Congress enacted the Magnuson Stevens Act more than 30 years ago and last amended it in 2006. The bill put an end to foreign fishermen legally harvesting seafood in American waters and stabilized many fisheries by enforcing catch limits.
No member of the House Natural Resources Committee present this morning indicated they’d let the program expire. And everyone who testified said it should be continued, though with some changes.
Commercial fishermen and industry representatives complained about the requirement to have human observers on vessels … recording the size of the catch and by-catch.
“If they were allowed to use less high tech methods, and cheaper methods, they would be allowed to survive,” said Bob Dooley.
Dooley’s company, United Catcher Boats, fishes the west coast and throughout Alaska. He told the committee a captain is responsible for covering the cost of an observer, and it’s prohibitively expensive.
“It’s north of $900 a day, approaching $1,000, for the government to provide an observer,” he said.
That number could neither be verified nor applied to the various fisheries in the state. It took many by surprise, including NOAA’s Sam Rauch.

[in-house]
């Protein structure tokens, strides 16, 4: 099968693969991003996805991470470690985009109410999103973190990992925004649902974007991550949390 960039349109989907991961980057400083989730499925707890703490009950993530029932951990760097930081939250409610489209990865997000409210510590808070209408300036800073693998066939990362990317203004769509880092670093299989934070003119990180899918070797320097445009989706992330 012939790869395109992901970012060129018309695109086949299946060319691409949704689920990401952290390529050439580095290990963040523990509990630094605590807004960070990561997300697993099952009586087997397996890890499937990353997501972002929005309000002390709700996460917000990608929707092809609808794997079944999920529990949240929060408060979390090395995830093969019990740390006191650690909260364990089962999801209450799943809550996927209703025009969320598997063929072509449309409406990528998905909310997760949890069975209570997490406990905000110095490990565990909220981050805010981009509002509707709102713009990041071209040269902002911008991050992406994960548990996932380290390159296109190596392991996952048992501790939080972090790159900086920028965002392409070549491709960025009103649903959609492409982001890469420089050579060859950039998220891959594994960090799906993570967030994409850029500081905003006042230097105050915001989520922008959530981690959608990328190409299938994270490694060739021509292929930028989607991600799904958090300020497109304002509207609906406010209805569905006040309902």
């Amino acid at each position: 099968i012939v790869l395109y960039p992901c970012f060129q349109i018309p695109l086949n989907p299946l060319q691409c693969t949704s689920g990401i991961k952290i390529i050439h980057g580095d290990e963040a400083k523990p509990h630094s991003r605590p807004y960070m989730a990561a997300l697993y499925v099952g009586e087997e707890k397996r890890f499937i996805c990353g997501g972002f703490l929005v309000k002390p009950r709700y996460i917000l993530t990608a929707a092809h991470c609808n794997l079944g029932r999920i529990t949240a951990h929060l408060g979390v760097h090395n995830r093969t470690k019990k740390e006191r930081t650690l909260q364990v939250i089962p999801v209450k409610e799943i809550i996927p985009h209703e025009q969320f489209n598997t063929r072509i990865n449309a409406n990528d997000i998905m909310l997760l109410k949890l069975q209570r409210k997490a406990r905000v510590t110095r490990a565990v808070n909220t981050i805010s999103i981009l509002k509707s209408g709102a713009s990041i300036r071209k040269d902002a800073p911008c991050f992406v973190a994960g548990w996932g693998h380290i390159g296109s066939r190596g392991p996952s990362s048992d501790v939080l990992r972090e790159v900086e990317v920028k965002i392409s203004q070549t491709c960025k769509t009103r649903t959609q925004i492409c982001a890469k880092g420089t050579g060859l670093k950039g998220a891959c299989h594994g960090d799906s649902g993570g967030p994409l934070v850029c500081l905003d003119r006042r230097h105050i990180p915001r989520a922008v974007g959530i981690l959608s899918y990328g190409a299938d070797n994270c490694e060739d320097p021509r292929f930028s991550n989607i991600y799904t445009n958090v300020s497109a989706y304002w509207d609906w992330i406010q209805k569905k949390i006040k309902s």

After the hearing, he said NOAA is concerned about the cost of observers, and is interested in pursuing cameras in their place.
“A technological issue: What can the cameras tell you now? They’re very good at showing discard events. Did somebody throw something overboard? They’re not yet to the point where they could identify individual fish,” he said.
On top of that, NOAA would have to adapt regulatory requirements to include the cameras.
Representative Don Young, an original author of the Magnuson Stevens Act, said the observer program wasn’t included in the original authorization.
“It was put in there for NOAA to make decisions on the quota,” he said. “And I’m saying let’s go beyond the muleskinner and get into the computer age.”
Young said he’s considering writing a provision into the reauthorization that would allow commercial fisherman to use newer technologies to monitor the catch.
“An observer is probably the worst thing that can happen to the sustainable yield rationalization,” he joked. “An observer is human. He can be corrupted. He can be put into the trawl net, to solve some problems. He could be a drunk.”
The act will expire September 30th, leaving Congress plenty of time to debate the measure.
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